Writing tool

I’m a sucker for any piece of software or hardware that promotes distraction-free writing. This appeared on my feed today:

Astrohaus’s Freewrite Traveler

“The Freewrite Traveler is a portable writing tool that looks like a miniature laptop but removes all internet-related writing distractions. It comes with writing software and only enough Wi-Fi access to back up documents.”

The premise is terrific — a little keyboard and attached screen that allows writing and nothing else. Sadly, it’s $600, a price so absurd I can’t believe its makers bothered to bring it to market. That’s not close to the sum of its parts, nor the quality of its IP. And besides, in solving one problem with writing — distractions — it abandons another: comfort. The keyboard is 60% size, meaning it does away with the arrow keys, and bunches your fingers together space smaller than the average laptop. The small keyboard means you must use shortcuts to shift your cursor around the document, an unnecessary hassle for anyone who knows writing is as much about tweaking as it is typing.

And besides, I’ve long maintained the key to a good writing machine isn’t necessarily in removing all unrelated functionality. Like many people, I’m often wowed at how productive I can be when on a flight — though I’m convinced that’s due to shit internet rather than no internet. It’s there if I need to look something up, a single solitary fact, but it’s an internet stripped of its addictive richness of video, images and chatter.

I want a device that allows me to set strict parameters — such as typing only, throttled/text only internet — that can only be changed when I restart the machine.

Work rate

“She’s done more than a story a day, on average, and stories with her byline have accounted for hundreds of millions of page views this year alone. That’s more than anyone else at The Times.”

— Ben Smith, the New York Times’s media columnist, writing about Maggie Haberman. Something tells me there’s plenty of reporting on Trump to come yet…

Gummed up

In Derry, N.H., a bit of hand sanitizer briefly gummed up a ballot reader on Election Day.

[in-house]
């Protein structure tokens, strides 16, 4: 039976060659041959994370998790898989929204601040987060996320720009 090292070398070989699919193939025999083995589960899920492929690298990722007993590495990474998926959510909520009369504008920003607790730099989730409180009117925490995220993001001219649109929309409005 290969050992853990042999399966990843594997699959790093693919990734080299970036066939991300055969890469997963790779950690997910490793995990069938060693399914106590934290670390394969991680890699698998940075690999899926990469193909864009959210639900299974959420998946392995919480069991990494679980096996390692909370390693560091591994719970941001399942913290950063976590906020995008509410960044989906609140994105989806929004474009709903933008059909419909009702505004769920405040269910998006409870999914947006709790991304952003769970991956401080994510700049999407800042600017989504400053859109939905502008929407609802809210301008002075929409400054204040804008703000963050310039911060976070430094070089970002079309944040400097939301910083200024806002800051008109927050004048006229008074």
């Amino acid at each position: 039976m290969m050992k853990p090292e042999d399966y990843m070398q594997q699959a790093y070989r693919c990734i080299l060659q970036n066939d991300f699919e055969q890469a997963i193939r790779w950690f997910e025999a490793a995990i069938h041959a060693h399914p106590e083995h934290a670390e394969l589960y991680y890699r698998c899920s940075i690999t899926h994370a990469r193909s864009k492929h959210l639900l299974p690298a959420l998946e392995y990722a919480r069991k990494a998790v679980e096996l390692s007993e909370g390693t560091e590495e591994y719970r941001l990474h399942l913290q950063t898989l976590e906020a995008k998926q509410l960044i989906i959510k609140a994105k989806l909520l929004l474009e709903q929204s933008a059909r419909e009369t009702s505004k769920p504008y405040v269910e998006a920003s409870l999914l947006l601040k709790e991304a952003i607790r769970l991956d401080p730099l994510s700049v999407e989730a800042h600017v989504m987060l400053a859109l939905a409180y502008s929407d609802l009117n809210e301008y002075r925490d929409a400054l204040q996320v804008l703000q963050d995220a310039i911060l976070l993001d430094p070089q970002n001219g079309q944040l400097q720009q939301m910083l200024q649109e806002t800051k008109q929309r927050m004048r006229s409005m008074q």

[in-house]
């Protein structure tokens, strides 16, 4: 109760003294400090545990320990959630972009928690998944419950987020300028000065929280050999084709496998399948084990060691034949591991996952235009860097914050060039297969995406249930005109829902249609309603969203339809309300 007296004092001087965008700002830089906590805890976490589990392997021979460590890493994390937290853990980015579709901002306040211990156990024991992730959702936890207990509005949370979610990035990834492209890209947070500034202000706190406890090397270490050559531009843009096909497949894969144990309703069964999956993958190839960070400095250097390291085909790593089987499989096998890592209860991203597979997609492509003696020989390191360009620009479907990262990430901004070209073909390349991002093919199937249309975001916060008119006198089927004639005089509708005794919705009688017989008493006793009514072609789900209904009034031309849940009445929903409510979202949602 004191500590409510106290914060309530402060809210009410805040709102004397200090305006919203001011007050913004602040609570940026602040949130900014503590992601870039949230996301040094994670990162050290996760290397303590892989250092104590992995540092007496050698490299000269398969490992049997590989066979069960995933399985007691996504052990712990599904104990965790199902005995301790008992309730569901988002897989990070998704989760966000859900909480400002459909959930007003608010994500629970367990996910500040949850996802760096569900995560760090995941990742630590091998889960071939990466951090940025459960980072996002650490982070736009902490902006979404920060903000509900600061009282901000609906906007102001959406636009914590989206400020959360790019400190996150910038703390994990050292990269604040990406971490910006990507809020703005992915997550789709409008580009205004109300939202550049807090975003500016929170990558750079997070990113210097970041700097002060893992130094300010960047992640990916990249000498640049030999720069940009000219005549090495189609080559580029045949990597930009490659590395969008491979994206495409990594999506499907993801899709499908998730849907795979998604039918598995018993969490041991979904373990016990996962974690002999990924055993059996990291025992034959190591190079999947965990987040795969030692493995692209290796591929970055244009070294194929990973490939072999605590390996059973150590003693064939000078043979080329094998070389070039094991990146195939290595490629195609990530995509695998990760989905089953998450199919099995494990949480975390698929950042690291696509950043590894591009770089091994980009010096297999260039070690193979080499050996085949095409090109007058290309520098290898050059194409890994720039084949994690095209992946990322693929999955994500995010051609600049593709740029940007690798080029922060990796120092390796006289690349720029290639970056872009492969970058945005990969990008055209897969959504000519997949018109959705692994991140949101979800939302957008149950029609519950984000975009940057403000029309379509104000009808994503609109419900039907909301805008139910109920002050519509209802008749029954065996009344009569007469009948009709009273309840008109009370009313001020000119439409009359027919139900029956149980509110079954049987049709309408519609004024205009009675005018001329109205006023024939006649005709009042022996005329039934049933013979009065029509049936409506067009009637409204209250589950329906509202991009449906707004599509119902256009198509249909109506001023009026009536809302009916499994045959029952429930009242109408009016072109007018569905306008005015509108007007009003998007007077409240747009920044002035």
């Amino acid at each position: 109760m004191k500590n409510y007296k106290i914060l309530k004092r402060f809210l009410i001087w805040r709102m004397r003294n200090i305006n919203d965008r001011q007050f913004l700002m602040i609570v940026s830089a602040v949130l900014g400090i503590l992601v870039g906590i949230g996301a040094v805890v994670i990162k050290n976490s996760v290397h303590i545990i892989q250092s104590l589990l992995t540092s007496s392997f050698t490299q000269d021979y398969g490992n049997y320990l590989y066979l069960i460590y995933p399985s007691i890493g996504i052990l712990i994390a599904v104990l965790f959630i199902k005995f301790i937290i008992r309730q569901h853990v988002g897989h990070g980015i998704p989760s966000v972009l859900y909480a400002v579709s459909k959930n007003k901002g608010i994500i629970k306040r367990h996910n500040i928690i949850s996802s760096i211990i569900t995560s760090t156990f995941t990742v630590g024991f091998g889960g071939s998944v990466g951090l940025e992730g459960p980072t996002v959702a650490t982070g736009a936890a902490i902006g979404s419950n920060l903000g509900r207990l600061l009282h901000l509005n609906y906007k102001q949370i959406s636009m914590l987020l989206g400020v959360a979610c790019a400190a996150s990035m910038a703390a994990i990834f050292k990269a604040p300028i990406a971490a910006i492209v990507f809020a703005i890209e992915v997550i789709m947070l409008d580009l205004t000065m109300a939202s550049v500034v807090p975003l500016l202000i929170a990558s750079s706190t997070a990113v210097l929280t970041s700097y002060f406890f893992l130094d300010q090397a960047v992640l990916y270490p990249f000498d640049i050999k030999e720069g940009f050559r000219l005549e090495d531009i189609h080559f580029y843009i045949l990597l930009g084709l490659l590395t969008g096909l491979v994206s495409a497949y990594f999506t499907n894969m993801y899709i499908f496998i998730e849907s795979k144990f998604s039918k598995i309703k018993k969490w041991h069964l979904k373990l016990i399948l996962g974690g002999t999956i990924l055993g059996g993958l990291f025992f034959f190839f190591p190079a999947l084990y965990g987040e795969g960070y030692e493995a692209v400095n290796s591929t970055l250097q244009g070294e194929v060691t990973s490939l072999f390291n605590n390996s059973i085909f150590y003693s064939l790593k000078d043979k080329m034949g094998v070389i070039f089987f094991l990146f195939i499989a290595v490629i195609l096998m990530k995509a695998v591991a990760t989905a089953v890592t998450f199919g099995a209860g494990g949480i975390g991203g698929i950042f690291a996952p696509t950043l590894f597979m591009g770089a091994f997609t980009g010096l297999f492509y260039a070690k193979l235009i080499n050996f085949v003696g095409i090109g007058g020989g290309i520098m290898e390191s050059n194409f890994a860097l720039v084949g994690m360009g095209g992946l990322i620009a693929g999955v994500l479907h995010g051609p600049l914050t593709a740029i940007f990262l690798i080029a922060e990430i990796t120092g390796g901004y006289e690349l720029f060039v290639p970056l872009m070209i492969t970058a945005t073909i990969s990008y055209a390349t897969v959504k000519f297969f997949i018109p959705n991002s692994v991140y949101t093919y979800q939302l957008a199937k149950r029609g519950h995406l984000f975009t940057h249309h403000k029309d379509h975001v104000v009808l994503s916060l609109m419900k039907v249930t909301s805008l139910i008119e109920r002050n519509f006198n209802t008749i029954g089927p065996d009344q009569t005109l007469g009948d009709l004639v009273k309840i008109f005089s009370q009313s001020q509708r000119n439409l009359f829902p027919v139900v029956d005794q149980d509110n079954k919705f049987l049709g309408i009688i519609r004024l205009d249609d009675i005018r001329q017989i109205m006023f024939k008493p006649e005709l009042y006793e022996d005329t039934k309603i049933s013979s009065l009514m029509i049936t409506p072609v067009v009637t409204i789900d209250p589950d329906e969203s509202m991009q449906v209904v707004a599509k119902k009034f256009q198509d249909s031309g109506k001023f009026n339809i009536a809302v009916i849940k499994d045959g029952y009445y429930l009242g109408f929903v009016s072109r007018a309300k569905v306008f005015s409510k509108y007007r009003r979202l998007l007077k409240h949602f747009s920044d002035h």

— via the New York Time’s election live blog, following an election day free of any significant technological hiccups, unless you count the fact we still don’t know who won.

Humans win this round

Walmart has ended its experiment with a shelf-scanning robot it had tried out in around 500 stores. The Bossa Nova Robotics machine crawled down the aisles and logged price tag details, stocking and so on. From the Wall Street Journal:

Walmart ended the partnership because it found different, sometimes simpler solutions that proved just as useful, said people familiar with the situation. As more shoppers flock to online delivery and pickup because of Covid-19 concerns, Walmart has more workers walking the aisles frequently to collect online orders, gleaning new data on inventory problems, said some of these people. The retailer is pursuing ways to use those workers to monitor product amounts and locations, as well as other automation technology, according to the people familiar with the situation.

It may be tempting to paint this as a setback for robotics in the grocery space — but I’d caution against that. The Bossa Nova machine — which I saw for myself at a Walmart in Bentonville, Arkanas — was an inelegant solution. It was slow, stopped dead at the mere sign of interruption, and was, to put it simply, just in the way — whether for customers walking around, or human workers trying to get at the shelves.

Robotics in groceries means rethinking the store itself, not designing robots to replicate human behaviour. Here’s a much more likely scenario from Massachusetts-based Alphabot, which is also working with Walmart:

Pre-election nerves

A cyberattack in Louisana, targeting small government offices, in the weeks leading up to the election: